Mid September 2017: In my FB feed, Ultra Trail Australia say they are releasing entries for UTA100 shortly. I gave this a nudge in May 2017 and was happy with my result. The thought of registering again and being a part of the spectacle that is UTA100, trail running through the Blue Mountains and burning up the furber steps excited me.
I have nothing lined up on the horizon. I’m still reflecting on how my body failed me with the limp to the finish at the Coastal High 50 earlier in the month from a dodgy hammy. I needed something…
I test the waters, search to see what other events were coming up. MRUM (Margaret River Ultra Marathon) was gaining traction amongst my trail running buddies. Discussions with Vanessa concluded this wasn’t possible.
‘Buffalo Stampede’ – ‘Grand Slam’ A 3 day sky run in Bright Victoria. 137km, 9,300 elevation, approximately 50% non finish rate. I think I found it!
A race like this can’t be run on it’s own, so I was fortunate enough to have the company of Ben to come down from Brisbane and support me on this epic adventure.
Day 1: 19.4km sky run
The race started in Howitt Park, on the river behind the Bright Brewery at 8am in the morning. Dozens of runners were registering, warming up and checking kit before huddling into the start chute ready for launch. The Buffalo Stampede weekend is made up of three races. Runners can choose to run 1, 2 or all 3 races over the Friday to Sunday. Only a small group of nutters, 30 of us in total had registered to run the three day 137km event.
Gun goes off and there is a frantic rush to find your place on the grass to get some rhythm. I quickly remind myself that most of these runners are taking on today only, so I hold back and pace myself. For the first 3km’s, runners snake along the river bank and through a caravan park as families are bbq’ing their bacon and eggs. We eventually make our way out of town then hit our first climb, Mystic Mountain. The pace drops to a hike on the climb. This is a steep and technical single track, winding up to the top, where thrill seekers hand glide and parachute to take in the magnificent scenery. The black diamond trekking poles come out and I think to myself, if this is what it’s going to be like over each race, It’s going to be one hell of a weekend!
At the top of Mystic, I take a moment to catch my breath and appreciate how beautiful this country really is, then make my way to the other side of the summit to take on the downhill. I’m wearing Salomon speed cross 4 trail shoes, tried and proven for me on many training runs and races. But something was different today. These downhills were a whole other level. The tread was struggling to grip and on every downhill step the toes were bashing against the front of the shoe like I was kicking a brick wall barefoot. This didn’t feel good. It distracted me often and I took several falls.
Climbing up to Clearspot was a reprieve…initially. Until I quickly realised how steep and long this climb really was. The Brisbane trails are speed bumps compared to these Victorian mountains! A slow and continual grind is all you can do on these hills, suck it up and tough it out.
The top of Clearspot did not dissapoint, being around 1,000m above sea level and on a sunny day like today you could relax up there for eternity. This was the turnaround point. The climbs you did to get here were the downhills and the downhills were the climbs for the way home.
The final climb down Mystic to Bright was agony on the toes. ‘How am I going to run tomorrow and Sunday in these shoes, I won’t be able to make it!’ Was all I could think of. This slowed me considerably, affected my form and attitude.
I finish the race, rip my shoes off and no surprise, black and blue toes. After a dip in the icy waters of the Bright river, I do the unthinkable, visit the La Sportiva sponsor tent and by a brand new pair of trail shoes for 100+km of running over the next two days.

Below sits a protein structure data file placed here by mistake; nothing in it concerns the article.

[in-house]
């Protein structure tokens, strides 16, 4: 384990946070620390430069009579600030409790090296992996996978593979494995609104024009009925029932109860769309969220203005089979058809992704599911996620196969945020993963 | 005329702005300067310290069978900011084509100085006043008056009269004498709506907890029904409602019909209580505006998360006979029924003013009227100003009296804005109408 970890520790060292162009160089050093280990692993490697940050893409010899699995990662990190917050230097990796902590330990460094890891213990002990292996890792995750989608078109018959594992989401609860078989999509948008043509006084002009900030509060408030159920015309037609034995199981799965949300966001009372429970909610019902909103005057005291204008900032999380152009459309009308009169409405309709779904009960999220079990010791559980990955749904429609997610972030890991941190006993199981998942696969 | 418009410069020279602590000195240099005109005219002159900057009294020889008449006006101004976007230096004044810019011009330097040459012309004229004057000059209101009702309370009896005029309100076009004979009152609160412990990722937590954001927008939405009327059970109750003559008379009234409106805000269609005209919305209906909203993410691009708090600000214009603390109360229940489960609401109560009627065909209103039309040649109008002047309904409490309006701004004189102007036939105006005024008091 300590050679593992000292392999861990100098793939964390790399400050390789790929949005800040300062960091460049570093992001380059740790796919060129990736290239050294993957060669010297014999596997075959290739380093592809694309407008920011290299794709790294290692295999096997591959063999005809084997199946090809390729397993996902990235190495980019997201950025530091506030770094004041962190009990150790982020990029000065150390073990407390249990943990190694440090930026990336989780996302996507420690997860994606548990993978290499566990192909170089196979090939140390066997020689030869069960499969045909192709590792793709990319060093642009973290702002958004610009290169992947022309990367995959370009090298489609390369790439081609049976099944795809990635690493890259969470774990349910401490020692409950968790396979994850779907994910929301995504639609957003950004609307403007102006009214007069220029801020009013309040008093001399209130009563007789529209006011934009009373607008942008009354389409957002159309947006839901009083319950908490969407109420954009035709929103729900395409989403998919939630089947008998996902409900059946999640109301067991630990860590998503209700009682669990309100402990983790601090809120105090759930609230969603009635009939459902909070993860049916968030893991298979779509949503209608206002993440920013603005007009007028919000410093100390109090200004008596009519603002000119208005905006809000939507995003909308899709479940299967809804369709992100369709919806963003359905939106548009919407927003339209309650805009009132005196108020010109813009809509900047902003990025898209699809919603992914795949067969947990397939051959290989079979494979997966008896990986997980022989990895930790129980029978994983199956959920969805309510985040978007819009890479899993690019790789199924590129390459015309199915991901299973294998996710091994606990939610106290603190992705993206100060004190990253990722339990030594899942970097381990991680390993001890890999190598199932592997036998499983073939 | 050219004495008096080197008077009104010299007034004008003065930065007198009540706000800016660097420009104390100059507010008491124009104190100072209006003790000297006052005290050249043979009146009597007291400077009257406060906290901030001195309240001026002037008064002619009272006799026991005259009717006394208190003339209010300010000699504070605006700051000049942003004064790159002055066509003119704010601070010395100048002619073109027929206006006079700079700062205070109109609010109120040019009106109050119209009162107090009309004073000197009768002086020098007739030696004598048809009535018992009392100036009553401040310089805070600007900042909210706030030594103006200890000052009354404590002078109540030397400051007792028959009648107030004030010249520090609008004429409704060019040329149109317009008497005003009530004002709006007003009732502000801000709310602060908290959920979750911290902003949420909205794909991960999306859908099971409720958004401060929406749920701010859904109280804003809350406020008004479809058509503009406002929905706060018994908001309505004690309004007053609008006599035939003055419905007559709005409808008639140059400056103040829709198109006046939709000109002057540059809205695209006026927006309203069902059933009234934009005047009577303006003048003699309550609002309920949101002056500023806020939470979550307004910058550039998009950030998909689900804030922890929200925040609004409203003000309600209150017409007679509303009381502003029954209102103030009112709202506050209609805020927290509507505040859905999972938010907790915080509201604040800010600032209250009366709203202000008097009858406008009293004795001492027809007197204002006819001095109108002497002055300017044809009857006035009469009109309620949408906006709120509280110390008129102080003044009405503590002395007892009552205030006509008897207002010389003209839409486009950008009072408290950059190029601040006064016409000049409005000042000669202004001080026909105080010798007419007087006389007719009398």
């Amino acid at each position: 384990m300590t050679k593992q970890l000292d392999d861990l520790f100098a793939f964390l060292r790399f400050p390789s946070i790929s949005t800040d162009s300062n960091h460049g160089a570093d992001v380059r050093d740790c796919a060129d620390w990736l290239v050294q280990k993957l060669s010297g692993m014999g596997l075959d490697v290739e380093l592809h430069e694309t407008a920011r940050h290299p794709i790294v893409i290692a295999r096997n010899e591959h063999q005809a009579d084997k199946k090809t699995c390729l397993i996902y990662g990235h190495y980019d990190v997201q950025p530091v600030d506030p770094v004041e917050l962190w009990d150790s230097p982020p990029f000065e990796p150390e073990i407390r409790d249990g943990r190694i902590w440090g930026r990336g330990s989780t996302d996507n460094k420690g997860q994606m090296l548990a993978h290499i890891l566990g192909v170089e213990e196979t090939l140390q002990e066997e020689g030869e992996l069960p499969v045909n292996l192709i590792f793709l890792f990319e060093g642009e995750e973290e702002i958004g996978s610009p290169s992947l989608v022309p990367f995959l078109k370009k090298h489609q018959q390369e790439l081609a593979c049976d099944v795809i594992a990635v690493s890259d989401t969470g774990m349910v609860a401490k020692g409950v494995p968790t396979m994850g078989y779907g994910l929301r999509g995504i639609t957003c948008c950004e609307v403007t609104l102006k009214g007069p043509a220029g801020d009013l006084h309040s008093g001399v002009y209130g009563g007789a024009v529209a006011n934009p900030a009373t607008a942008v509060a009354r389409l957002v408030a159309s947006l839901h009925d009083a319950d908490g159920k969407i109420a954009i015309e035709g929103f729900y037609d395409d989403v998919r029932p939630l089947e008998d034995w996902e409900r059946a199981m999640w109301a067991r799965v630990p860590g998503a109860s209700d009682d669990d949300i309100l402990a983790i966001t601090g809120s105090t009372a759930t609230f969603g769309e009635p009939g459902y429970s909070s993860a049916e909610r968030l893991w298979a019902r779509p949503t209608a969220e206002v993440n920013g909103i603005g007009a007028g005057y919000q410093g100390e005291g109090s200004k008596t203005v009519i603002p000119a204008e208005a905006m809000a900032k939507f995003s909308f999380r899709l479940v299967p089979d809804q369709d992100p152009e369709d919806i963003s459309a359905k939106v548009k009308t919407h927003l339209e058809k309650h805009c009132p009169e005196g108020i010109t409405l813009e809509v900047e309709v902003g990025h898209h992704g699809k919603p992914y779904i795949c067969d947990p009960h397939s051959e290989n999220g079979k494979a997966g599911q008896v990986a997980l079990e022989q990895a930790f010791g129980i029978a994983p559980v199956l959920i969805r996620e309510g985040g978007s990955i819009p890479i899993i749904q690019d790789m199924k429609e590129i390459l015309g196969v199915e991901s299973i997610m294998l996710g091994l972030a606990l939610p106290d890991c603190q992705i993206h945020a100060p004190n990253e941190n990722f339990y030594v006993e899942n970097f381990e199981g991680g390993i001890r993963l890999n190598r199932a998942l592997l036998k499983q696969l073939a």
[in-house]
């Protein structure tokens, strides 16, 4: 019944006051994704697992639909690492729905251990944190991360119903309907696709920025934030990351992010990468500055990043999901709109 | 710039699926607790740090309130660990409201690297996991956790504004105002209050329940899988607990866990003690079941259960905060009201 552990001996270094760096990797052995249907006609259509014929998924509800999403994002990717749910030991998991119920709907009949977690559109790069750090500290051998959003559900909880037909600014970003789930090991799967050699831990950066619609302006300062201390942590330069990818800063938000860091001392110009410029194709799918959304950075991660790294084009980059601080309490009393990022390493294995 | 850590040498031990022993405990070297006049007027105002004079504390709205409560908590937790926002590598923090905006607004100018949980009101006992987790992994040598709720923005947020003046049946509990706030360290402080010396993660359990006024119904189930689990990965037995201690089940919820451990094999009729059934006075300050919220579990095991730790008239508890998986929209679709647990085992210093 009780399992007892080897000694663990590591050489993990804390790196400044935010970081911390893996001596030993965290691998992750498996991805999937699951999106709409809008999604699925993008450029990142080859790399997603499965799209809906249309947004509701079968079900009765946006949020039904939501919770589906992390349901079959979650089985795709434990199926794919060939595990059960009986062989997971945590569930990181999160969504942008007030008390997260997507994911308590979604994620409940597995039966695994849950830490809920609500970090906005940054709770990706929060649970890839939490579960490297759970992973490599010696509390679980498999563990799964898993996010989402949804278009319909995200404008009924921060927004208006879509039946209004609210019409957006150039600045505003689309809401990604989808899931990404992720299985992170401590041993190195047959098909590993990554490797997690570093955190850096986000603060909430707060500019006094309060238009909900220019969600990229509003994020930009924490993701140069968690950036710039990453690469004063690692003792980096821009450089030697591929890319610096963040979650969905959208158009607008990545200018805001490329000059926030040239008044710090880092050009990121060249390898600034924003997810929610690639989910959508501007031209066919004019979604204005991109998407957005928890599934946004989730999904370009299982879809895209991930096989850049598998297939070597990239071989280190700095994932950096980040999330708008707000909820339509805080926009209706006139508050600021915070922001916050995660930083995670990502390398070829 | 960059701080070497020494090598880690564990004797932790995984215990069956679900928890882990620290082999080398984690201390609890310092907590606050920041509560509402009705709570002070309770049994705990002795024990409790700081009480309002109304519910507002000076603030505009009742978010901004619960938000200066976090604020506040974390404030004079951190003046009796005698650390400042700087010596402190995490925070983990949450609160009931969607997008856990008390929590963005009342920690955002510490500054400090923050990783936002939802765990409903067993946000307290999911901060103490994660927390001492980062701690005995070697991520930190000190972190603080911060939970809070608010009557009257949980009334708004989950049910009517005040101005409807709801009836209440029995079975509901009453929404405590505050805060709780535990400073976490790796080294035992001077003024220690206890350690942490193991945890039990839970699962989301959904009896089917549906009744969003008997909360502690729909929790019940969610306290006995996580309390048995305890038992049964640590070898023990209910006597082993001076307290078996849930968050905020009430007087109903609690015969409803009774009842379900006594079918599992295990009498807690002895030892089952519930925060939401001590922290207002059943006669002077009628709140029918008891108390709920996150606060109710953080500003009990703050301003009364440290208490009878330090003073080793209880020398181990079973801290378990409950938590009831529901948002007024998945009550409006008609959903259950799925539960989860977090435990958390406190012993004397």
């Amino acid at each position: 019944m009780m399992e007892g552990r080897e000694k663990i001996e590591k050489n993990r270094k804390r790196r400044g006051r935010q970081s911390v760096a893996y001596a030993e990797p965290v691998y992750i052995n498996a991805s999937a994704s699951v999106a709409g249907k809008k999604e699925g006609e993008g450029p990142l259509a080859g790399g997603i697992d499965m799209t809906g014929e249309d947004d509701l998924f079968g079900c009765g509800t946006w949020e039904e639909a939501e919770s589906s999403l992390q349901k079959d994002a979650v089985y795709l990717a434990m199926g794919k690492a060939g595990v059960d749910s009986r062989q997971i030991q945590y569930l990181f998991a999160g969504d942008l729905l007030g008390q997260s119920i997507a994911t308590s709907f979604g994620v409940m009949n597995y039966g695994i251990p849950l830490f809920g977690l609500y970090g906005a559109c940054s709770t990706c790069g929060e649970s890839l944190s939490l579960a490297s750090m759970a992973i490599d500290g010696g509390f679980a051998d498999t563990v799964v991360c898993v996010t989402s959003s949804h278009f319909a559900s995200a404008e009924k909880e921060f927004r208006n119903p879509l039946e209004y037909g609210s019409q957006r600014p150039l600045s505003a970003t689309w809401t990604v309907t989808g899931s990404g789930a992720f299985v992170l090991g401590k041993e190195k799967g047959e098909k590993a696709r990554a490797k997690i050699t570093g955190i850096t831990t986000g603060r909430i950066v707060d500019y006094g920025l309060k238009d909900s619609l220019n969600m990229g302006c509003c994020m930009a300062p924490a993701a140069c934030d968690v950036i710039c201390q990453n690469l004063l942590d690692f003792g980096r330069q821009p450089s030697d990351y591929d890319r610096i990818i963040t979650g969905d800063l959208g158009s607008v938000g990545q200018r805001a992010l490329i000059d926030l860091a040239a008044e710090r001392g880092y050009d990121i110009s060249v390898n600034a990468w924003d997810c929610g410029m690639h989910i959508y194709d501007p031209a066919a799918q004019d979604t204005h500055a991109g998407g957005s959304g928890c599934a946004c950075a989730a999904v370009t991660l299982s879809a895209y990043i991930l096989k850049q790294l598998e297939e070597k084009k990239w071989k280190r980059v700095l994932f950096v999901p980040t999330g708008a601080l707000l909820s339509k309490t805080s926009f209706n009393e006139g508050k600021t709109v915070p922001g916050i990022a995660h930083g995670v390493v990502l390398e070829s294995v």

I sit at the pub with Ben and Nigel, watching them both enjoy an ale or two while I’m on a lemon lime and bitters, prepping myself mentally for 75km’s tomorrow, with unworn shoes in a box.
Day 2: 75.4km sky run
We are back in Howitt park, ready to take on the same two climbs as yesterday, except we are not turning back so early. Mt Buffalo is calling us! The 75km sky run is again an out and back event, running out to Mt Buffallo, circling a lake and through Chalwell Galleries then back to Howitt Park. I set a goal of finishing in around 13 hours, meaning nightfall would of hit and I’d be taking on the last climb in the dark.
It’s a cold and drizzly Saturday morning and we are asked to run with our wet weather gear. Gun goes off at 6am and we are off again along the river bank and through the caravan park. There is no scent of breakfast this morning, it’s too early and too wet for the holiday makers.
So far so good with the La Sportiva trail shoes, a small hotspot on the right heel, which I’m hoping doesn’t turn into anything scary. The race is going well and I’m feeling strong, I leave the Eurobin checkpoint around the halfway mark at the bottom of Mt Buffalo after some food and a chat to Ben.
It’s getting cold at this stage and Ben remarks, ‘I’ll meet you at the top!’ As I set off on foot and he makes his way to the comfort of our heated hire car.
This is the biggest climb of the day at 10km of climbing, but not the hardest as that was yet to come. A 1/4 the way up I stop to see Christian Warren, last years winner of the Grand Slam. I immediately think, ‘I’m not this fast, and he’s definately not this slow!’ His shoe is off and the foot isn’t looking good. He is mildly hopeful to continue and with another two runners stopping to help, there was nothing we could do other than wish him the best.
Finally the summit is reached and the temps are near zero. Ben is bravely waiting there with a smile and ready to help with whatever was needed. He said I didn’t look too well and after some self analysis I realised I was flat and a little spacey. After a few minutes I knew I had to keep going as the body temp was dropping and I was still only running in a singlet and shorts at this time. I take in some food and set on my way.
There was a 6km or so round loop at the top of Buffalo through the Chalwell Galleries that runners would navigate before returning to the checkpoint and starting the long descent back down to Eurobin. I made it back to the Buffalo check point with a smile, I was feeling much better after some flat running and fuel in the belly. Ben and I debated for a while whether I should put thermals on underneath the raincoat. We eventually agreed it was a good idea and I’m glad I did. Not long after leaving the mountain, reports came in of snow on Mt Buffalo and gale force winds across the top of Clearspot, where I was headed.